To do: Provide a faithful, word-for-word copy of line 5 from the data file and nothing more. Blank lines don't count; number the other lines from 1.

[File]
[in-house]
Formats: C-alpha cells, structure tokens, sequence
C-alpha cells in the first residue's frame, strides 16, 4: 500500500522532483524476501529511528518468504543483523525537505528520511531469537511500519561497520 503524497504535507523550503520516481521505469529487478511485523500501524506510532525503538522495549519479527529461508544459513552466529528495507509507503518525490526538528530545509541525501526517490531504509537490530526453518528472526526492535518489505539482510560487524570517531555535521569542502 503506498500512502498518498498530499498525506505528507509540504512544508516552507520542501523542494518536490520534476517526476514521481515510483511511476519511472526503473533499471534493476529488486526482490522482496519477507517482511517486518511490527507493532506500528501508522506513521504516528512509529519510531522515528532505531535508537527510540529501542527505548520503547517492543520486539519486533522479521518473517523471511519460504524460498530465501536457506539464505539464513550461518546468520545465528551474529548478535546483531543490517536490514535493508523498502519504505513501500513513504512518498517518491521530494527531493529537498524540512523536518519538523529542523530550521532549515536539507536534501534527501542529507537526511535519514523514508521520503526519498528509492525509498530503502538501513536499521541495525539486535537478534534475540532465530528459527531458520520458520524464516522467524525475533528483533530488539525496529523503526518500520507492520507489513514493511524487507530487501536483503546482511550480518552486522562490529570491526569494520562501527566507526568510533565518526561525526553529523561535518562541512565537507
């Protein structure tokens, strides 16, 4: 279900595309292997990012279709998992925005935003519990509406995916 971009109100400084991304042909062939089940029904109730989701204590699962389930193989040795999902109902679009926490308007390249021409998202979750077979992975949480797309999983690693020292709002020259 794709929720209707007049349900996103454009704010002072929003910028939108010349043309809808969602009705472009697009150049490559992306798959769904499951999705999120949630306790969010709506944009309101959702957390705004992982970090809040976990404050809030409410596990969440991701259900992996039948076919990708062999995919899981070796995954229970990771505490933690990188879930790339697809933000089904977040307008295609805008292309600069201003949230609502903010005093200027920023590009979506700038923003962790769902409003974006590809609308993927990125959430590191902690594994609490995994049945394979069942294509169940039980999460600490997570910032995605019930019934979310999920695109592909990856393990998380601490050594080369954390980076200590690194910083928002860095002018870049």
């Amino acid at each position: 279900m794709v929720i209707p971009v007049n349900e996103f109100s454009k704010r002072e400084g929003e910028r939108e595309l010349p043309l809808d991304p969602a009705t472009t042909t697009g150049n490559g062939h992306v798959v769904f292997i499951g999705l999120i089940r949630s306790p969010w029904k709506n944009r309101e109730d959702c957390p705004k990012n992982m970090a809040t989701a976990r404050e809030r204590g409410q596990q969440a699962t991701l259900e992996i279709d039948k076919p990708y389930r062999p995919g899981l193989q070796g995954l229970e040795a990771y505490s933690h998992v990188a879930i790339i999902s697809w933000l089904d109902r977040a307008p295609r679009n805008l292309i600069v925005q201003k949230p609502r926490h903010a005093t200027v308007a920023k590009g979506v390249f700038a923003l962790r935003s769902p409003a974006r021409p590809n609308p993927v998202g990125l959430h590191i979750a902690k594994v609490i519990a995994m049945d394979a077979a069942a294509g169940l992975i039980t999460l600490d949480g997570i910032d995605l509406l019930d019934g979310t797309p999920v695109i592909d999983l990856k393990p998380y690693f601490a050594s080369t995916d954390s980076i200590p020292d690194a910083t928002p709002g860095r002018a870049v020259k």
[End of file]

């Amino acid at each position: 279900m794709v929720i209707p971009v007049n349900e996103f109100s454009k704010r002072e400084g929003e910028r939108e595309l010349p043309l809808d991304p969602a009705t472009t042909t697009g150049n490559g062939h992306v798959v769904f292997i499951g999705l999120i089940r949630s306790p969010w029904k709506n944009r309101e109730d959702c957390p705004k990012n992982m970090a809040t989701a976990r404050e809030r204590g409410q596990q969440a699962t991701l259900e992996i279709d039948k076919p990708y389930r062999p995919g899981l193989q070796g995954l229970e040795a990771y505490s933690h998992v990188a879930i790339i999902s697809w933000l089904d109902r977040a307008p295609r679009n805008l292309i600069v925005q201003k949230p609502r926490h903010a005093t200027v308007a920023k590009g979506v390249f700038a923003l962790r935003s769902p409003a974006r021409p590809n609308p993927v998202g990125l959430h590191i979750a902690k594994v609490i519990a995994m049945d394979a077979a069942a294509g169940l992975i039980t999460l600490d949480g997570i910032d995605l509406l019930d019934g979310t797309p999920v695109i592909d999983l990856k393990p998380y690693f601490a050594s080369t995916d954390s980076i200590p020292d690194a910083t928002p709002g860095r002018a870049v020259k």